Traduction et Langues
Volume 16, Numéro 1, Pages 164-174

Women Supporting Women: Changing Traditional Gender Perceptions In African Women Stand-up Comedy

Authors : Ajayi Ibukun Osuolale .


Stand-up comedians do not only aim to get their audience entertained. They also try to trigger audience epistemic and ideological engagement with different humour contents. This is done by them through the transactional frames of ideologies and social identity embedded in comedic routines. This study seeks to analyse a growing presence of Rapport management framework and gender representations that challenge and seek to change existing gender stereotypes about women not supporting women. Three female African stand-up comedians have been selected for this study. Two joking performances of Helen Paul (Nigeria comedian), Tumi Morake (South African comedian), and Heiress Jacinta (Ghanaian comedian) were transcribed using the researchers’ notations. Four jokes each were purposively selected from the performances of each of the comedians, and the transcribed data was analysed using Spencer-Oatey’s (2000) Rapport Management theory, and van Dijk’s (2000) ideological Square. The study reveals that African female comedians identify gender binaries and they use their jokes to project ideologies about it. These ideologies influence perceptions of the social identity of the African woman. It is evident, from the data, that the African female comedians predominantly challenge ideologies that are not positive about the female gender, sometimes by ‘de-emphasising positive things about the male gender’, but also by emphasizing female rapport that busts contrary stereotypes. In the process, the female comedians deploy several different linguistic strategies, which the study also explores.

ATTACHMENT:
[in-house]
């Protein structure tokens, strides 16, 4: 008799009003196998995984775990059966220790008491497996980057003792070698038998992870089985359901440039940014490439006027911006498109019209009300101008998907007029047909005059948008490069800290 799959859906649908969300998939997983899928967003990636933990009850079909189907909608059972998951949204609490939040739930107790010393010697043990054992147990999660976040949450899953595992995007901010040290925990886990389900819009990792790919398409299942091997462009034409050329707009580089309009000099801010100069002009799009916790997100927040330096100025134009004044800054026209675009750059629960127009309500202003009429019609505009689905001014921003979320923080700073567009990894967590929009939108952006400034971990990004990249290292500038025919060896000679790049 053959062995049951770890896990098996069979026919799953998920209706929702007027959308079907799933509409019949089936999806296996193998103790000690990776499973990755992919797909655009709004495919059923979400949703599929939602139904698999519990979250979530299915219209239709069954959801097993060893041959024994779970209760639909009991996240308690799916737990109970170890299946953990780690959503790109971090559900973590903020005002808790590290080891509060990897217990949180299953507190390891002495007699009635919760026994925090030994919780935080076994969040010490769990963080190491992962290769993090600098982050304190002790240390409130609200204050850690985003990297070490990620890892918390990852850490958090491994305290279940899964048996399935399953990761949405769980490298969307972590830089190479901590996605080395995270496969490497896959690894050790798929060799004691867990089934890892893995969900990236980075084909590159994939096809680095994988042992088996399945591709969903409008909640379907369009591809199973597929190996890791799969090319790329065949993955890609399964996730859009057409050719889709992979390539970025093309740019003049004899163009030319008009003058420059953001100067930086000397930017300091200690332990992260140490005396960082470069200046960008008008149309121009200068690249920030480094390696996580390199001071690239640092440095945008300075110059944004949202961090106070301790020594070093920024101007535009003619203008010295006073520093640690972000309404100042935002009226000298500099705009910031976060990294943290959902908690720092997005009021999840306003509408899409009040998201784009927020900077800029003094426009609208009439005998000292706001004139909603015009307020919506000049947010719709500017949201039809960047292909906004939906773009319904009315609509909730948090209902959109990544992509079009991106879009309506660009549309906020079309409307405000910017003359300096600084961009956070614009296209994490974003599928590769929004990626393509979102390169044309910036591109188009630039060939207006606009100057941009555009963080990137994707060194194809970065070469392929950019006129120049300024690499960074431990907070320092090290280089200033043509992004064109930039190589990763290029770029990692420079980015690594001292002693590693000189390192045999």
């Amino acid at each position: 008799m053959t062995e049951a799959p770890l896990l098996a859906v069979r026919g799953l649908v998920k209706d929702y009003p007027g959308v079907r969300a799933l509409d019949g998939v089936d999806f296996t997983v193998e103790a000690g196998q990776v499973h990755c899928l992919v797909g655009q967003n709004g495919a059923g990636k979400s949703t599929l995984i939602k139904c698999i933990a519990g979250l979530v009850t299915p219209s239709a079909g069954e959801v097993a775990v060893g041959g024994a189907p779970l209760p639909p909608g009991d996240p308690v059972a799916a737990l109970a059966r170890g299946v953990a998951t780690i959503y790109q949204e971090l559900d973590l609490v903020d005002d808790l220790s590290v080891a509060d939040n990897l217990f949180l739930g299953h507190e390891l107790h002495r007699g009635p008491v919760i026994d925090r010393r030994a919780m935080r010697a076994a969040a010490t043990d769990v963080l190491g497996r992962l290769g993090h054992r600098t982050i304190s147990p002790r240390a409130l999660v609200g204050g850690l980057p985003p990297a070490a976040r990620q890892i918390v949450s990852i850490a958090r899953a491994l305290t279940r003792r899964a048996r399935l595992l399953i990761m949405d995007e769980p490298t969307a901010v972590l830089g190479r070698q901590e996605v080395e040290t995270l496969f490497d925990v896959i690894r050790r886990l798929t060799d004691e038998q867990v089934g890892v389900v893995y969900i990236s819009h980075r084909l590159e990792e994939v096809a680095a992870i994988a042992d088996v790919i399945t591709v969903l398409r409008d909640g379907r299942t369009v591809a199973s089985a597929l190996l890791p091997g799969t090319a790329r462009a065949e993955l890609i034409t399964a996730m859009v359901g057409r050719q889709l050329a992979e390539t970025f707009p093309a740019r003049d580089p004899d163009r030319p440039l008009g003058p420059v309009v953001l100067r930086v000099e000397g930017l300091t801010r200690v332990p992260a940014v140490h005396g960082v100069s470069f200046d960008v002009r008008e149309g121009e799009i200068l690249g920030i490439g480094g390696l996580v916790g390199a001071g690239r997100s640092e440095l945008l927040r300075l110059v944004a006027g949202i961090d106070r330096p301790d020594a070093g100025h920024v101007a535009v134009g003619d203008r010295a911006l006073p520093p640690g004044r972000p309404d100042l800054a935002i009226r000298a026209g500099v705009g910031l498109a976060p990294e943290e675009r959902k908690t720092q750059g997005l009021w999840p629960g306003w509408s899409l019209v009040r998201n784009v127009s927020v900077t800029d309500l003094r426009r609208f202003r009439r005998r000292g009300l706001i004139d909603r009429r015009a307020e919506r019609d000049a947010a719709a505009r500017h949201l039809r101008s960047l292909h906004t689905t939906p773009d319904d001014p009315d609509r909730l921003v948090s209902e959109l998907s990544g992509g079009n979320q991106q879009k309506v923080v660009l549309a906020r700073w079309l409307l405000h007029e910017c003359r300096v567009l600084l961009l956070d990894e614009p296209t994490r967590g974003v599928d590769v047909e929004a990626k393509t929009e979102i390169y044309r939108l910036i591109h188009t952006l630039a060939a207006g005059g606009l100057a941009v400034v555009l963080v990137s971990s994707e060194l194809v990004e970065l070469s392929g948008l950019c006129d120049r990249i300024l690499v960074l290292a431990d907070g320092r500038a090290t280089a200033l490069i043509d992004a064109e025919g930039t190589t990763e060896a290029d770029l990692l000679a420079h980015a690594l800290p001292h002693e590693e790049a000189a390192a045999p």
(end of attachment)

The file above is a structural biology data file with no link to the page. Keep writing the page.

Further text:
Gender ideology, African females, stereotypes, challenge, change, joking performances.